A mashrabiya (Arabic: مشربية), also either shanshūl (شنشول) or rūshān (روشان), is an architectural element which is characteristic of Arabic residences. It is a type of projecting oriel window enclosed with carved wood latticework located on the second story of a building or higher, often lined with stained glass. The mashrabiya is an element of traditional Arabic architecture used since the Middle Ages up to the mid-20th century. It is most commonly used on the street side of the building; however, it may also be used internally on the sahn (courtyard) side.[1] The style may be informally known as a "harem window" in English.


Mashrabiya is derived from the triliteral root Š-R-B, which generally denotes drinking or absorbing. There are two theories for its name:

The more common theory is that the term was derived from the Arabic word, sharaba (meaning to drink) because the space was used for a small wooden shelf where the drinking water pots were stored. The shelf was enclosed by wood and located at the window in order to keep the water cool. Later on, this shelf evolved until it became part of the room with a full enclosure and retained the name despite the radical change in use.[2]
The less common theory is that the name was originally mashrafiya, derived from the verb shrafa, meaning to overlook or to observe. During the centuries, the name slowly changed because of sound change and the influence of other languages.[2]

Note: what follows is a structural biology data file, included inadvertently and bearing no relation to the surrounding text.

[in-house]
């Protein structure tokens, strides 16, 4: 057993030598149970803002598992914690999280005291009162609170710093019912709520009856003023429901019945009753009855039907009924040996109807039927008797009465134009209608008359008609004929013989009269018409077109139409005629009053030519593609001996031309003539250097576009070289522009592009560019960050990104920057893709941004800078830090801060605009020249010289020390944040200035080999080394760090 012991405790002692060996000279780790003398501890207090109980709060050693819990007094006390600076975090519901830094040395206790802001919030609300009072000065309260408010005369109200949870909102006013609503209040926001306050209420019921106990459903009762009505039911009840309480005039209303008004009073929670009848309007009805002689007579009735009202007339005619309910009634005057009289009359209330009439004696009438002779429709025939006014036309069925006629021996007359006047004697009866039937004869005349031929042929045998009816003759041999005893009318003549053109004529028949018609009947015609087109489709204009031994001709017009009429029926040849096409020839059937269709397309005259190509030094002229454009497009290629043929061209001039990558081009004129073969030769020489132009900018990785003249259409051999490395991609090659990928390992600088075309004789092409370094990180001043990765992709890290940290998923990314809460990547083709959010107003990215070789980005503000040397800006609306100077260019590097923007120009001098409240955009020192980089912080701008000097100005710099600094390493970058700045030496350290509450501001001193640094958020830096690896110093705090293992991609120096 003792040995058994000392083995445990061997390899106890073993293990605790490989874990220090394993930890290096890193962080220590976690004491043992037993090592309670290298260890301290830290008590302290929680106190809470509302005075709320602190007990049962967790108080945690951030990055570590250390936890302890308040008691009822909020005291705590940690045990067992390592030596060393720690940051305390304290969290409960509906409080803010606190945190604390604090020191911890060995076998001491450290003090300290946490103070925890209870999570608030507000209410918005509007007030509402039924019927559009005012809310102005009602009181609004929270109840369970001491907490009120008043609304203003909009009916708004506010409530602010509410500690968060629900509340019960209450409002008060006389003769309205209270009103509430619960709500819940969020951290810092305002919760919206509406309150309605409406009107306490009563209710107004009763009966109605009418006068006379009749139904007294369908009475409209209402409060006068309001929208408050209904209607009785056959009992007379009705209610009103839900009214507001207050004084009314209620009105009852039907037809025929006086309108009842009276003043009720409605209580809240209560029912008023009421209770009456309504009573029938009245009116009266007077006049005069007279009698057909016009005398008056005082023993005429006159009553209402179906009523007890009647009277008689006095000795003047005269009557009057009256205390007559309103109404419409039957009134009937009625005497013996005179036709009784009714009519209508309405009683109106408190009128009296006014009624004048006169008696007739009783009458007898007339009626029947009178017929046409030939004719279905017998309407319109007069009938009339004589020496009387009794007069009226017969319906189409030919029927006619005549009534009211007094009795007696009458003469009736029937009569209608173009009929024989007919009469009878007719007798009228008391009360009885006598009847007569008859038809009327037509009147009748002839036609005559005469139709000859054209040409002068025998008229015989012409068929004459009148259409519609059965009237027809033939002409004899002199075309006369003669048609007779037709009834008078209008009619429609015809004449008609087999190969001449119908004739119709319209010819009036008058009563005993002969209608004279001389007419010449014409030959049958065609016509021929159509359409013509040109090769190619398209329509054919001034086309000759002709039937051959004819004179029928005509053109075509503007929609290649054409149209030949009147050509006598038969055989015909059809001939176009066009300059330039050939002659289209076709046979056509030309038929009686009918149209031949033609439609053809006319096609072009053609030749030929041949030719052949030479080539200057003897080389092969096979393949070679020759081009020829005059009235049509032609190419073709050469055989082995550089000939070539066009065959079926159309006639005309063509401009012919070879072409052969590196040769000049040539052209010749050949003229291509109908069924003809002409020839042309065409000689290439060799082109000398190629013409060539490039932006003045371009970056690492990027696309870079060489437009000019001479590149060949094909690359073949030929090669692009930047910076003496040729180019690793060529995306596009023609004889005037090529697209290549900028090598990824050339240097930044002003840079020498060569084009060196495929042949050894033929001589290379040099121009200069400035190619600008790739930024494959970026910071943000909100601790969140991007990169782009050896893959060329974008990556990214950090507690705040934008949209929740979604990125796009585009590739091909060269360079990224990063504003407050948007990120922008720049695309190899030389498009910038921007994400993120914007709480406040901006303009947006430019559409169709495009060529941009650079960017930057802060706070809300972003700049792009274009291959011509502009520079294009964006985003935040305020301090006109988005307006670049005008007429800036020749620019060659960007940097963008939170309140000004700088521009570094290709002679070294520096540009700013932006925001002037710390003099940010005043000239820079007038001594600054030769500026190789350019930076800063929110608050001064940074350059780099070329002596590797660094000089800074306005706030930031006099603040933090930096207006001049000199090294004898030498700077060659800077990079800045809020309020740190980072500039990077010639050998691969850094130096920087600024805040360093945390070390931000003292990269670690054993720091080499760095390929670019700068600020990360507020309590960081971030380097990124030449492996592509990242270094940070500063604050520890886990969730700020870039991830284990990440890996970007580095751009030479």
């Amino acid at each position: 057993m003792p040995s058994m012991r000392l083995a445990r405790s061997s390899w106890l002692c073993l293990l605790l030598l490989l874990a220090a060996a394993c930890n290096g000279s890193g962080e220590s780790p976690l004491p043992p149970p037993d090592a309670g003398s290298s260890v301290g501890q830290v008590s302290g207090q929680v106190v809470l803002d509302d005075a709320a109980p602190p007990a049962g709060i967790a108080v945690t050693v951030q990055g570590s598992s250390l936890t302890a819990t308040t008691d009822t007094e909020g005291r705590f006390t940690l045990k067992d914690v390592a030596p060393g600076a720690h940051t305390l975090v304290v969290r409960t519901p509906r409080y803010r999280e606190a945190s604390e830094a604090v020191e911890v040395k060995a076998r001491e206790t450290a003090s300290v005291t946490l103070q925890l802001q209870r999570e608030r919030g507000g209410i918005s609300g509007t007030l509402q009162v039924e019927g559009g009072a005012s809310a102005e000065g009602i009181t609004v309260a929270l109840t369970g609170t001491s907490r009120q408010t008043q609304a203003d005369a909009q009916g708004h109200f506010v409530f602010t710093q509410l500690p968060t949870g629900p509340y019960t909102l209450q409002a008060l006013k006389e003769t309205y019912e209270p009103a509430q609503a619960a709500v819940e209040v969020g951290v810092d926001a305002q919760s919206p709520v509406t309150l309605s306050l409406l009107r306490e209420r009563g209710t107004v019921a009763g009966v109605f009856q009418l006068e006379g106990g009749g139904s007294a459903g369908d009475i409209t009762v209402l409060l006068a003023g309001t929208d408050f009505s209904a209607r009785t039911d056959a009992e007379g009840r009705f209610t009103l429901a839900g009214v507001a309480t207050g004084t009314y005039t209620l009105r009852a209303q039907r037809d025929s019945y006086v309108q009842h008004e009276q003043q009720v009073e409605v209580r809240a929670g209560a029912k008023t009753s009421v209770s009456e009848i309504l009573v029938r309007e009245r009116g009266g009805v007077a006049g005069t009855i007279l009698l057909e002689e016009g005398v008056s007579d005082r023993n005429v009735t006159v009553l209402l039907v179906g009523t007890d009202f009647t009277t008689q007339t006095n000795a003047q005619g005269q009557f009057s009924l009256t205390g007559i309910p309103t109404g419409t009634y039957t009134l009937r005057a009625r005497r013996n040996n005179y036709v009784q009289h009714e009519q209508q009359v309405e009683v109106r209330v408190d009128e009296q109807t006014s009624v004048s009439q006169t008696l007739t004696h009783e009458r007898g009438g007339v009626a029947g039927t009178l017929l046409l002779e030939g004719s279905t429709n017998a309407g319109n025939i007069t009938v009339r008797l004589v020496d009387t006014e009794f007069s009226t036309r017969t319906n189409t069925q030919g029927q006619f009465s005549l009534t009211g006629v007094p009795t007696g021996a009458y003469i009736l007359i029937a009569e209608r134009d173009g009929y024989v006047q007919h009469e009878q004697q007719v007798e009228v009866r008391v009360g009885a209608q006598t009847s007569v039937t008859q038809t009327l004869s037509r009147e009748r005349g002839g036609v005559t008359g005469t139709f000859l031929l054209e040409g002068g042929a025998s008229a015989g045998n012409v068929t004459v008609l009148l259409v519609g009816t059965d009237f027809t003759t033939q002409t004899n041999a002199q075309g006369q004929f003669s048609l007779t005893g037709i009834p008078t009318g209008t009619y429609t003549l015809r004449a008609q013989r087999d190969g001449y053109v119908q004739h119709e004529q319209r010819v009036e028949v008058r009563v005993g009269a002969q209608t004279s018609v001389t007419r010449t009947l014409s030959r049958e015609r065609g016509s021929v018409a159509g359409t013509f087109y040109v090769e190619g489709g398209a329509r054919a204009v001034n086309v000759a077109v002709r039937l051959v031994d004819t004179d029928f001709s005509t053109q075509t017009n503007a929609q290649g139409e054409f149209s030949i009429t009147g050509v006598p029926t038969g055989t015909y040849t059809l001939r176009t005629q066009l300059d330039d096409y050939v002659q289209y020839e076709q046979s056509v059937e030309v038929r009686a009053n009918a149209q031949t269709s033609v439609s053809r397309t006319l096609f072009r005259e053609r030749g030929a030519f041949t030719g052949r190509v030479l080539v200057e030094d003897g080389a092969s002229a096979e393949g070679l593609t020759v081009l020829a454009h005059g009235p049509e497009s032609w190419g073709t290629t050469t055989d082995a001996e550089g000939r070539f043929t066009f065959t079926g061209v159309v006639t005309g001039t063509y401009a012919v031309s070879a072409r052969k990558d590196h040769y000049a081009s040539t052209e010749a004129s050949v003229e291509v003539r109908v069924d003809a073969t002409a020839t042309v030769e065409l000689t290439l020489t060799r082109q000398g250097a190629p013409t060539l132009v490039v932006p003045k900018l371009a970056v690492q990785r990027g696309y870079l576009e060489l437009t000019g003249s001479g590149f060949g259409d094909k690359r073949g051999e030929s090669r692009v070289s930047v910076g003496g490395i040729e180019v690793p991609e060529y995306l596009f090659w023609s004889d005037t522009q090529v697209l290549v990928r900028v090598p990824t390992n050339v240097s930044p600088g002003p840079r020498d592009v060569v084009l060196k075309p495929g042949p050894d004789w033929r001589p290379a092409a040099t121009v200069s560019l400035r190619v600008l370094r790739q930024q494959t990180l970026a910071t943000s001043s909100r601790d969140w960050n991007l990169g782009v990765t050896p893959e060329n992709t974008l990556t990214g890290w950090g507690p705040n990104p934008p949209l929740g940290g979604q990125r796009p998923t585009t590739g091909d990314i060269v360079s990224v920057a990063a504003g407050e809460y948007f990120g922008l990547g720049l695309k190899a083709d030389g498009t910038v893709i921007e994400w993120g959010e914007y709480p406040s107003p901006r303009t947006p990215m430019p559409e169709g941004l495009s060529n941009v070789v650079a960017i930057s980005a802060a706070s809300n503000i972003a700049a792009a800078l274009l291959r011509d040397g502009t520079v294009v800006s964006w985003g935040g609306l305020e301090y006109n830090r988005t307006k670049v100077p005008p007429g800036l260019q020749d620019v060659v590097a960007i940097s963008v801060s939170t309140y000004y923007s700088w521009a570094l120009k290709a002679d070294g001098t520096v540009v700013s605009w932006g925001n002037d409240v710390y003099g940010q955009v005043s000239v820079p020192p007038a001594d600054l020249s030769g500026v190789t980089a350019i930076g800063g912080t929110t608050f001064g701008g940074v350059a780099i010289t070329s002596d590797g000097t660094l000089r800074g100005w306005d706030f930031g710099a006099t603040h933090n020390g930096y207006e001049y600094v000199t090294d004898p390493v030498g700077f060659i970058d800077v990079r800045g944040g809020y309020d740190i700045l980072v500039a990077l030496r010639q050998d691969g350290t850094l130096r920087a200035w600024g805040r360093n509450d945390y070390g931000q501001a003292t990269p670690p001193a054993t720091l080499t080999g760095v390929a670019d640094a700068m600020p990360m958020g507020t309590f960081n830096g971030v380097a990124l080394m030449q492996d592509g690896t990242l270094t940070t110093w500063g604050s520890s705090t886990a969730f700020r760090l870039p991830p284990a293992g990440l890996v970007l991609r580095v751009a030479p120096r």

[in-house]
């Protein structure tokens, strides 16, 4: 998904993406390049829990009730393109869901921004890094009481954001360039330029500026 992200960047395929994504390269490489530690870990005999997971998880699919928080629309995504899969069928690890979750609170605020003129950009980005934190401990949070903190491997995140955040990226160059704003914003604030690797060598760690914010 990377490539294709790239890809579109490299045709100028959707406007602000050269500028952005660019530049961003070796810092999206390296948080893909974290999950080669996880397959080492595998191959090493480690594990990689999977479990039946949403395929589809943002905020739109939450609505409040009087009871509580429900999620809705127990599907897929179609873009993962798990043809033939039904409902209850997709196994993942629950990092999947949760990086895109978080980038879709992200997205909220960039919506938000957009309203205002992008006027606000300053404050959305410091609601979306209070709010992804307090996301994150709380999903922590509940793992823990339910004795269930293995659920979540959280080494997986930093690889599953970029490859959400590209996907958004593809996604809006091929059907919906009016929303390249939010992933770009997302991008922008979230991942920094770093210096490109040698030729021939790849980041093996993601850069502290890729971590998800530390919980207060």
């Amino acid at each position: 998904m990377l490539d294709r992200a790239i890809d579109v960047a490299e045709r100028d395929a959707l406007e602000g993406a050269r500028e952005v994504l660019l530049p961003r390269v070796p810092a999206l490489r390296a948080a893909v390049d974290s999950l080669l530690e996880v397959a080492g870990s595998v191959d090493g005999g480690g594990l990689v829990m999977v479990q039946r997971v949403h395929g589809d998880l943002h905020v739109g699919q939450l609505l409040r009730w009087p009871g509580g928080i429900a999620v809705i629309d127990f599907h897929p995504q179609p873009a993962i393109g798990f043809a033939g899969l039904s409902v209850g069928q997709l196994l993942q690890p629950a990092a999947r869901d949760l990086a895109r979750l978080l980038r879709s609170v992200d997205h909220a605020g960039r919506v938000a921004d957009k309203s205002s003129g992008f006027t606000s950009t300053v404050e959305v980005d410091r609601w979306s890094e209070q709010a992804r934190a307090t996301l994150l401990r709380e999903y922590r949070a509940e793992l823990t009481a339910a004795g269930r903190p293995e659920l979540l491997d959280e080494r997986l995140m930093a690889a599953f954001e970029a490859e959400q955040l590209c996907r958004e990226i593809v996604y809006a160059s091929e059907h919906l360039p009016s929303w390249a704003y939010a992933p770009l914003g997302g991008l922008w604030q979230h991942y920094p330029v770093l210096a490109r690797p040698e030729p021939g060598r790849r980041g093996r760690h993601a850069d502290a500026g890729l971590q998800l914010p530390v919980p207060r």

In some parts of the Arab world, a mashrabiya may be known as a tarima, rūshān or a shanasheel.[3]


The date of their origin is unknown; however, the earliest evidence of the mashrabiya in its current form dates back to the 12th century in Baghdad, during the Abbasid period.[4] The mashrabiya that remain in Arabic cities were mostly built during the late 19th century and early-to-mid-20th century, but some mashrabiyas are three to four hundred years old. An extant example of an ancient residence incorporating mashrabiya is the Bayt al-Razzaz - a two-storey mansion dating to the Mamluk period in Cairo.[5]

In Iraq during the 1920s and 1930s, the designs of the latticework were influenced by the Art Deco and Art Nouveau movements of the time.

Mashrabiyas, along with other distinct features of Arabic architecture, were being demolished as part of a modernisation program across the Arab world from the first decades of the 20th-century.[6] In Baghdad, members of the arts community feared that vernacular architecture would be lost permanently and took steps to preserve them.[7] The architect, Rifat Chadirji and his father, Kamil, photographed structures and monuments across Iraq and the Saudi region, and published a book of photographs.[8] The artist and educator, Lorna Selim, sketched these buildings with their decorative mashrabiya, and took her students at Baghdad's Institute of Architecture into Baghdad's alleyways and riverfronts to sketch vernacular structures in order to appreciate their importance.[9] Such initiatives have contributed to a renewed interest in traditional practices as a means of building sustainable residences in harsh climatic conditions.[10]